I have a chapter (with Alan Jacobs of UBC) in a new book entitled Creating Competitive Markets, which looks at market making as a policy design problem. Using a wide range of cases, and with a pretty impressive set of authors (more impressive, that is, than me!) the book carefully interrogates when and under what conditions market making actually works. One of the findings of my chapter with Alan is that a key obstacle to effective market-making is excessive belief in markets on the part of policy-makers. That is, the same faith that leads market-makers to want to privatize or deregulate in the first place may cause them to fail to engage in skeptical and serious analytical design work to ensure against the risks of market-making. The consequence of this is that “faith-based” market makers are more likely to create policies that cause unintended consequences, thereby leading to substantial (often heavily market-distorting) changes after the fact, when the public is demanding that they clean up the mess.

While my chapter is in this book, and obviously I am not without substantial conflict of interest in this matter, I have to say that this is one of the most coherent edited books I know about. Policy-makers looking for insight as to when and how to apply markets to public policy problems would be well-advised to read it closely. What is more, the editors made certain that the chapters were concise and written with the non-specialist in mind (my chapter got 1/3 cut out of it!). There’s a copy of the introductory chapter on-line here.

Concerning organizational recklessness

Tom Schelling explains the Enron affair, the war in Iraq, and the Foley Follies: an organization may act recklessly not because it’s full of reckless people, but because it’s so full of cowards that no one dares say, “We can’t get away with this.”

Tom Schelling’s many friends are taking the occasion of his Nobel Prize to celebrate him in various ways. Last week was the Schelling Symposium organized by Peter Reuter at the University of Maryland, where I am spending the fall as the (ahem) first Thomas C. Schelling Visiting Professor of Public Policy. Tonight was a Forum event and dinner at the Kennedy School. Both were populated by star-studded groups of thinkers, and it’s been fascinating to hear about the many different lessons the speakers have taken away from talking to, and reading, Tom.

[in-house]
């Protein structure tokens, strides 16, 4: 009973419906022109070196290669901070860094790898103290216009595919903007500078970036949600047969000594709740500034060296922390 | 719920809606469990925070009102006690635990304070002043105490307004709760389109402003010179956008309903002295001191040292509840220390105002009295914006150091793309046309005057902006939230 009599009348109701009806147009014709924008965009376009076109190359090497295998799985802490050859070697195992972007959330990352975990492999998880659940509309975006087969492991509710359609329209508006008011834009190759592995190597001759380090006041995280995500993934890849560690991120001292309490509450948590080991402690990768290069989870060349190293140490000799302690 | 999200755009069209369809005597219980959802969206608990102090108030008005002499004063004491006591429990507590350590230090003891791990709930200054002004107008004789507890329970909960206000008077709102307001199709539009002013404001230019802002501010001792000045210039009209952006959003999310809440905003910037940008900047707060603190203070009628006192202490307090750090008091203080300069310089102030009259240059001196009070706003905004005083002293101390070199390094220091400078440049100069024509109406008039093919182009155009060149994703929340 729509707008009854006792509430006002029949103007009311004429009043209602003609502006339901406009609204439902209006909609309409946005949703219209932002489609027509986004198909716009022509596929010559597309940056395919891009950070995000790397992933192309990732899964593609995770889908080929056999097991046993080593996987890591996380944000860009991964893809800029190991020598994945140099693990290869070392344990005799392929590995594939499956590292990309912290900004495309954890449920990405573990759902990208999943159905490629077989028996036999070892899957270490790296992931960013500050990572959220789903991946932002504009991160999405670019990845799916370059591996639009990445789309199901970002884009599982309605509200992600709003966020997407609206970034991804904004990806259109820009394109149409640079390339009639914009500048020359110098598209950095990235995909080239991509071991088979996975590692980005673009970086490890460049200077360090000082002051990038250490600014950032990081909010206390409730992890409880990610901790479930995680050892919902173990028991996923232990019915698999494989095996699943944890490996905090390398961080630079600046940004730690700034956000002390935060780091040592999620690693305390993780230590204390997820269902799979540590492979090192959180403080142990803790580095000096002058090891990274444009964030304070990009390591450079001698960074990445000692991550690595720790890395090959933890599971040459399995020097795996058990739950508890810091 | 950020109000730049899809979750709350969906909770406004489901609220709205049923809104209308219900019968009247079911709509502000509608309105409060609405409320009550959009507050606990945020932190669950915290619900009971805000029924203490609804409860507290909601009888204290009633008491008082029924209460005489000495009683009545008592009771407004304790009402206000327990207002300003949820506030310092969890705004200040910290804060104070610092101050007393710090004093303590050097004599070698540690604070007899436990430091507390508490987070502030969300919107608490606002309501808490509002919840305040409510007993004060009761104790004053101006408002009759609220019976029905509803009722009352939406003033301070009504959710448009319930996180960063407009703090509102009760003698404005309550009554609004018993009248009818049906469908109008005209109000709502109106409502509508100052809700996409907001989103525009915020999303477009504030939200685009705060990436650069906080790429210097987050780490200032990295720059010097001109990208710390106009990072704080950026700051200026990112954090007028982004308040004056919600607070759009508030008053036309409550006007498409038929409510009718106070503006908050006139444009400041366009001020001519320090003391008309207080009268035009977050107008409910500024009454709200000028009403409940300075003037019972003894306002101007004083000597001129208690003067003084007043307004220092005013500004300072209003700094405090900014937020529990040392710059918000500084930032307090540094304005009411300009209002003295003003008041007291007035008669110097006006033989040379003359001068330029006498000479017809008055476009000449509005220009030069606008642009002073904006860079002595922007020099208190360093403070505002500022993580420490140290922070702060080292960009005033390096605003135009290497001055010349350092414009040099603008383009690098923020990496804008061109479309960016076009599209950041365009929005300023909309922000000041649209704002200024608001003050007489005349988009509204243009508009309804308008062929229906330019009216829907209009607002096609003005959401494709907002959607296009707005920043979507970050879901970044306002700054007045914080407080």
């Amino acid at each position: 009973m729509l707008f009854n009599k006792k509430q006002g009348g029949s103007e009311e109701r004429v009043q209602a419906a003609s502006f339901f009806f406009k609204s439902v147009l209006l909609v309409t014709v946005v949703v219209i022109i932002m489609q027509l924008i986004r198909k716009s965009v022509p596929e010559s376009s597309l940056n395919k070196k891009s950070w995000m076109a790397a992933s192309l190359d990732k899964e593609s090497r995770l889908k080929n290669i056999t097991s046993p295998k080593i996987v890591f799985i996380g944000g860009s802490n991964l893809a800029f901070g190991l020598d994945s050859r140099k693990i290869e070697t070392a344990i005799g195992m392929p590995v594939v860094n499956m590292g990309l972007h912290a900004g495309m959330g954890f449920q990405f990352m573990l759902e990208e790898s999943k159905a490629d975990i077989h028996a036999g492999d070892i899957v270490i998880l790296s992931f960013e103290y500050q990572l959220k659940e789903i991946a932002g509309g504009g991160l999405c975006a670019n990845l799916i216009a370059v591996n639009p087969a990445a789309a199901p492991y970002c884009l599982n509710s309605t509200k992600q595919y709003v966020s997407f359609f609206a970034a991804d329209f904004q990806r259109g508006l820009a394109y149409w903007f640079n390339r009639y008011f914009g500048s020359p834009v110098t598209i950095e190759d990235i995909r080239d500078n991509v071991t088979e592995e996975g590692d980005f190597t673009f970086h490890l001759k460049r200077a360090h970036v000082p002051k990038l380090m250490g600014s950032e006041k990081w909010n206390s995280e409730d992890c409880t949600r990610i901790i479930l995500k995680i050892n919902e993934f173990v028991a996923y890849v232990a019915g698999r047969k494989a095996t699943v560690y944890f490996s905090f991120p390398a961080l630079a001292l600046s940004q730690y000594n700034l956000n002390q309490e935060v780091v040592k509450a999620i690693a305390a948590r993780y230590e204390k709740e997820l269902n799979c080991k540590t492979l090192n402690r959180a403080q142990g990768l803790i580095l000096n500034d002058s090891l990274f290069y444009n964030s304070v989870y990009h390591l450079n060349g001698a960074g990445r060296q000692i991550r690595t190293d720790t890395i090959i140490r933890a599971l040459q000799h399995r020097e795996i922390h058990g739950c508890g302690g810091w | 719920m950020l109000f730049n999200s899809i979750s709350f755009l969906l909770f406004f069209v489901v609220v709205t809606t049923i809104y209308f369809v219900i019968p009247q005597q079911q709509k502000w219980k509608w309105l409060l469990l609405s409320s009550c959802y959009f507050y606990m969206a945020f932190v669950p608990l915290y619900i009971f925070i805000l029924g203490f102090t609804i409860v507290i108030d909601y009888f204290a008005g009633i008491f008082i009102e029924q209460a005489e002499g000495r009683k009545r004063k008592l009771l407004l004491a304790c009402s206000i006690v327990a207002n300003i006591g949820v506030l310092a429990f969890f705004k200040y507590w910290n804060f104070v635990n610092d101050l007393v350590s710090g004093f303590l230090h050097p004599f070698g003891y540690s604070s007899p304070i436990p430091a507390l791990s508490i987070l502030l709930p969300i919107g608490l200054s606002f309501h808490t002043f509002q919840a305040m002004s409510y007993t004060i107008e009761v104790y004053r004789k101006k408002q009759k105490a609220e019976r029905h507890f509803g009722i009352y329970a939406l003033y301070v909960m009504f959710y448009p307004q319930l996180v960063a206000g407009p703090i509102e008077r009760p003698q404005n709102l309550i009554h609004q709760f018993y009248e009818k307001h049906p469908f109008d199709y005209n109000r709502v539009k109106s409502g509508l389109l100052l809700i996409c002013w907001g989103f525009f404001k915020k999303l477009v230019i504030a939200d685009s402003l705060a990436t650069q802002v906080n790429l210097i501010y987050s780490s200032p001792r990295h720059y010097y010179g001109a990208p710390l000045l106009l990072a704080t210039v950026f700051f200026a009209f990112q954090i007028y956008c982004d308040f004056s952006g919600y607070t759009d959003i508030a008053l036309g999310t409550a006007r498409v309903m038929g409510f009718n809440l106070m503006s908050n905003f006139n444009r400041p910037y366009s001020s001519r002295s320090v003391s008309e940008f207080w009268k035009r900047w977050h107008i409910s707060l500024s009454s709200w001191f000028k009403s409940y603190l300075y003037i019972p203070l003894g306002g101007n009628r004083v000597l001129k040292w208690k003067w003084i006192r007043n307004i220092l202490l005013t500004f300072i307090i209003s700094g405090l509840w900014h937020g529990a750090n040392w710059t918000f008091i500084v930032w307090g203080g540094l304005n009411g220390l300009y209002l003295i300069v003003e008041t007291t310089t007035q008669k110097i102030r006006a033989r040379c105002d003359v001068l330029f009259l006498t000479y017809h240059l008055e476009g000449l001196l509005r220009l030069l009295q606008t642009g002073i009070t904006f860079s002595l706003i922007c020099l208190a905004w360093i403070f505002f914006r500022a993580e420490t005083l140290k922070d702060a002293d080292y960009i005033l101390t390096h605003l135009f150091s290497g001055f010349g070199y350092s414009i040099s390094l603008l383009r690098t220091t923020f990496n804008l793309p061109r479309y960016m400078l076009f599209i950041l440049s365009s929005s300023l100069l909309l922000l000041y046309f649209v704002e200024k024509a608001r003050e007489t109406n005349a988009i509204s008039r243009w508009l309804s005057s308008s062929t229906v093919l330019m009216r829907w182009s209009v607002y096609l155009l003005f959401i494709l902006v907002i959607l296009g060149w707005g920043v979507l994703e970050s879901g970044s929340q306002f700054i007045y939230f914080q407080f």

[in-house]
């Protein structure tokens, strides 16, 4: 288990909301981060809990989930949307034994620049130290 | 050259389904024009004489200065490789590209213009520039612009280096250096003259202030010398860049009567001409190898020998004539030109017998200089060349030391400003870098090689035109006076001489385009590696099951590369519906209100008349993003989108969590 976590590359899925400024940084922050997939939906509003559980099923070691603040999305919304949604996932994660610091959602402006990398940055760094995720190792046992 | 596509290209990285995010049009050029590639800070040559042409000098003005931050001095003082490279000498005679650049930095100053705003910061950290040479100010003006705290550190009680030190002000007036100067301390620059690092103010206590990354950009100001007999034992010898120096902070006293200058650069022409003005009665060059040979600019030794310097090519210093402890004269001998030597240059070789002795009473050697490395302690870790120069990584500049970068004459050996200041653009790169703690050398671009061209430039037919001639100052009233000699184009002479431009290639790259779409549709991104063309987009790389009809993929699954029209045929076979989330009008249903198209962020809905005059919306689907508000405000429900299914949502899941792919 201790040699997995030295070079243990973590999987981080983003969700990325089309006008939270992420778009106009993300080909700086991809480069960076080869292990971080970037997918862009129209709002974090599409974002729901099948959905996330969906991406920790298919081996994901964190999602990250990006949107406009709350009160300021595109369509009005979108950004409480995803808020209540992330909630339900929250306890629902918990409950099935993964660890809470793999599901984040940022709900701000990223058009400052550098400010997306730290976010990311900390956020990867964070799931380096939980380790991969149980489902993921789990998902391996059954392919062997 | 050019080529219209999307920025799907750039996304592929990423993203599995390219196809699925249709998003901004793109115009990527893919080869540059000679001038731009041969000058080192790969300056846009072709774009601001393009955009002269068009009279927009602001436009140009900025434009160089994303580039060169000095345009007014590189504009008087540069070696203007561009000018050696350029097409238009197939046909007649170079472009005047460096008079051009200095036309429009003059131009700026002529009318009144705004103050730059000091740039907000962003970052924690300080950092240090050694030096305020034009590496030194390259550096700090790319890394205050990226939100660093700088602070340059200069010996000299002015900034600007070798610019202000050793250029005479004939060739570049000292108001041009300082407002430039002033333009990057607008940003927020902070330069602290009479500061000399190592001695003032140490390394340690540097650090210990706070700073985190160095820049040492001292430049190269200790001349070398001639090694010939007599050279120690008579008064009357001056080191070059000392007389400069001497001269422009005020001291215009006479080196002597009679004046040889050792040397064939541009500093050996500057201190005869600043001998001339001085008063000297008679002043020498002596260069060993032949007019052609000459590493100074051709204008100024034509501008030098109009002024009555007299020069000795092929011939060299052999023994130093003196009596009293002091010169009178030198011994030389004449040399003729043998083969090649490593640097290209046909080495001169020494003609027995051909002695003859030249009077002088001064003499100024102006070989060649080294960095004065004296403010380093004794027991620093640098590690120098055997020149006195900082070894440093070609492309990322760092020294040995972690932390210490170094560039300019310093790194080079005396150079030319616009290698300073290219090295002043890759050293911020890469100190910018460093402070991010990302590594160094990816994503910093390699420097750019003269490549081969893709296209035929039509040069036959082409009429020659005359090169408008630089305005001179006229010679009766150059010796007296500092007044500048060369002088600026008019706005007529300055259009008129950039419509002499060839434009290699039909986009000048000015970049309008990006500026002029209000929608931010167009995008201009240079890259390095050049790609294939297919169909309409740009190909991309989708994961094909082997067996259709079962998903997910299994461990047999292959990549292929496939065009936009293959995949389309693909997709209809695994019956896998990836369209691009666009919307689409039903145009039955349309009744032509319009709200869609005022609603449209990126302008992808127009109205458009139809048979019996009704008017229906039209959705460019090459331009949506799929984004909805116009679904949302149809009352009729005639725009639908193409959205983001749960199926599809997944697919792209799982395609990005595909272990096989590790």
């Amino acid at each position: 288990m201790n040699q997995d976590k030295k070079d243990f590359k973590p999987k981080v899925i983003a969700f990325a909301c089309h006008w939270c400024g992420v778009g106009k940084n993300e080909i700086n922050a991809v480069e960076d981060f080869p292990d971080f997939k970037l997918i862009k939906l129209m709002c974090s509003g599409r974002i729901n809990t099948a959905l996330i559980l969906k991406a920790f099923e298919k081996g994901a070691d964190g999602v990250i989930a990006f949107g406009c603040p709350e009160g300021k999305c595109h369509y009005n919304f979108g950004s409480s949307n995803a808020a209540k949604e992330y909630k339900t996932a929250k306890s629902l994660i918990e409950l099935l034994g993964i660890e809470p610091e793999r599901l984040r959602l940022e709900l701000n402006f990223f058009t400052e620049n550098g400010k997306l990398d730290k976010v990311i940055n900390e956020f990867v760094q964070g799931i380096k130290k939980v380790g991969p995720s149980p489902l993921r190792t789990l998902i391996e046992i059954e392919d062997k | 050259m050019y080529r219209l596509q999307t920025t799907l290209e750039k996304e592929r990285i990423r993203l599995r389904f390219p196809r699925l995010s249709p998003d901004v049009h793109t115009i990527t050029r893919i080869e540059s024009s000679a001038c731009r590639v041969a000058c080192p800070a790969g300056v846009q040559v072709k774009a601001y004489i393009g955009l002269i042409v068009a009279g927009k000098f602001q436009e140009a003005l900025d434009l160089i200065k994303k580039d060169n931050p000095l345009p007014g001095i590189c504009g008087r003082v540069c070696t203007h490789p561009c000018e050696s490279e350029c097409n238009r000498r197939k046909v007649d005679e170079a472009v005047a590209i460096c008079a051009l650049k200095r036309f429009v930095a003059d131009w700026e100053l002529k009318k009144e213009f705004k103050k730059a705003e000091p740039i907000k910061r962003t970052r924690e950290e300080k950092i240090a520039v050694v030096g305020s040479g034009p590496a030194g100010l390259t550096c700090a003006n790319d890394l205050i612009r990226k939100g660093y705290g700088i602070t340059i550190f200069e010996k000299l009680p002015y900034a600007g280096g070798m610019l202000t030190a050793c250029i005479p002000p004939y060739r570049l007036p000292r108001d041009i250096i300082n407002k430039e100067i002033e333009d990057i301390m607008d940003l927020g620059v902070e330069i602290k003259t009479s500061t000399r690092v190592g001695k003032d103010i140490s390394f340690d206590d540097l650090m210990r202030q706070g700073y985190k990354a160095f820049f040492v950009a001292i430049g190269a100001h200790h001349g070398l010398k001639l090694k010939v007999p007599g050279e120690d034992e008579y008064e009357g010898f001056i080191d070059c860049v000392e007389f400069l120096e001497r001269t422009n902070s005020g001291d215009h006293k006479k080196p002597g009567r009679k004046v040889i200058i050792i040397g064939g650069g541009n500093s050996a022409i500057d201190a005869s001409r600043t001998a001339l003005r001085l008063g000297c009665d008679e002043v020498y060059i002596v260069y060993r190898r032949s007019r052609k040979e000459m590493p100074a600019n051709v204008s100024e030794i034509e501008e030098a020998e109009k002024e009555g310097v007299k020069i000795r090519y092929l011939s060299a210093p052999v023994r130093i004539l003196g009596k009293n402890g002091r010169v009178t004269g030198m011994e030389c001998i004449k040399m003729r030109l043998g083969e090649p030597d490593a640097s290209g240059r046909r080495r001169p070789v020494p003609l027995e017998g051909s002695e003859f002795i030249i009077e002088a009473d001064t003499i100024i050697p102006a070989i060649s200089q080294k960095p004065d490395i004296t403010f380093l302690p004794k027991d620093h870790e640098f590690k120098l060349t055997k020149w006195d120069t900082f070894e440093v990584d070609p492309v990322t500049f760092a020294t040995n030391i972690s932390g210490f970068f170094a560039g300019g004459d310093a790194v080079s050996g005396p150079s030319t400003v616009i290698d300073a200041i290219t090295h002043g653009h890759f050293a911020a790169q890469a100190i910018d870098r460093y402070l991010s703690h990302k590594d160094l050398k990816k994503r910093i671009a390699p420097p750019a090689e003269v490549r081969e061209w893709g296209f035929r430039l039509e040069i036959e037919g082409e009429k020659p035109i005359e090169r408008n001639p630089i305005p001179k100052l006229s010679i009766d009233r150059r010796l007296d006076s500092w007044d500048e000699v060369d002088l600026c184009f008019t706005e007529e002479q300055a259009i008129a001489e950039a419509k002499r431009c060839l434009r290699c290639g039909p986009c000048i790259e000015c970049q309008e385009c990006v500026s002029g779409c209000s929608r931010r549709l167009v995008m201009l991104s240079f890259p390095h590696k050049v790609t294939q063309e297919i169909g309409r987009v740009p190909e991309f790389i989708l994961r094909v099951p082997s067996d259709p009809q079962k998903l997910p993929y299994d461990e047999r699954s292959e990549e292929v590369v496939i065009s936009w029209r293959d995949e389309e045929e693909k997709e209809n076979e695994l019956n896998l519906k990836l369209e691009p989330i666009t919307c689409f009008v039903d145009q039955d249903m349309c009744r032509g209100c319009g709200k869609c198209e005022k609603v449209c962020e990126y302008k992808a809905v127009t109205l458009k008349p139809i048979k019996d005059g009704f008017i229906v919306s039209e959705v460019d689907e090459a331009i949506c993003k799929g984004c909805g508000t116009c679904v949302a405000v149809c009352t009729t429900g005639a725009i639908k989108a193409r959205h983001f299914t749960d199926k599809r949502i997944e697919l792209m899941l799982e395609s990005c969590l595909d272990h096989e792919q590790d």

The central intellectual themes seemed to be:

* The common interest of adversaries in keeping conflict within limits;

* The problem of credible commitment and the advantage of closing off options;

* Tipping;

* Failures of cooperation in multi-player games;

* Focal points;

* The importance of small incentives;

* Mixing and sorting;

* The divided self and the strategic problem of self-command.

That’s an impressive roster of general ideas; personally, I’d sell my soul to Satan to have come up with even one idea that size. But equally impressive were the multiple flashes of illumination about wide ranges of behavior.

My own favorite Schelling insight is from an essay, which I read years and years ago and whose title I’ve forgotten, on the topic of organizational command and control. I can’t quote it precisely, but I find the thought coming up again and again: it applies, for example, to the invasion of Iraq, the collapse of Enron, and the failure of the House Republican leaders to get a handle on the Foley Follies before the situation blew up in their faces. I’m confident that what follows is a fairly close paraphrase:

When you see an organization acting recklessly, don’t leap to the conclusion that the people running the organization are themselves reckless. Perhaps they’re all such cowards that none of them dares to say to the others, “We can’t get away with this.”

What Can Ethnography Contribute to Public Policy, And How?

In partial response to Mark’s question below about anthropology, I’d like to suggest that our policy-oriented readers take a look at Robin Rogers-Dillon’s fine book, The Welfare Experiments: Politics and Policy Evaluation. Robin is an ethnographically oriented sociologist (that is, she’s kind of at the end of the discipline where it starts to morph into anthro) who was a part of the MDRC team that evaluated Florida’s 2 year time limited welfare program. In an innovation for MDRC, Robin was hired to do ethnographic work on the evaluation, which cashed out to doing a lot of hanging out in welfare offices. To make a long story short, Robin found out that the program on the ground was very different than the program on the books. For example, there was supposed to be a work program at the end of 2 years for all “compliant” clients. Well, the number of people in the work program was zero. Why? They were all administratively declared non-compliant. There was supposed to be an appeals process for the non-compliant, but it was staffed by local citizens who, it turned out, really don’t like exercising state power, so they acted primarily as a cheering squad, telling women who were cut off that “you can do it!”

To put it in technical terms, ethnographical methods (and this would certainly include anthropology) are essential, where there is any ambiguity as to what the “treatment” is in a particular policy experiment. In some cases, ethnographic methods are also valuable in helping to figure out the mechanisms that connect treatments to effects, which is highly relevant if you want to figure out how to replicate the program under other conditions. This is another case (I could list others) where well-designed policy analysis requires multiple, quite different methods in order to be serious and complete.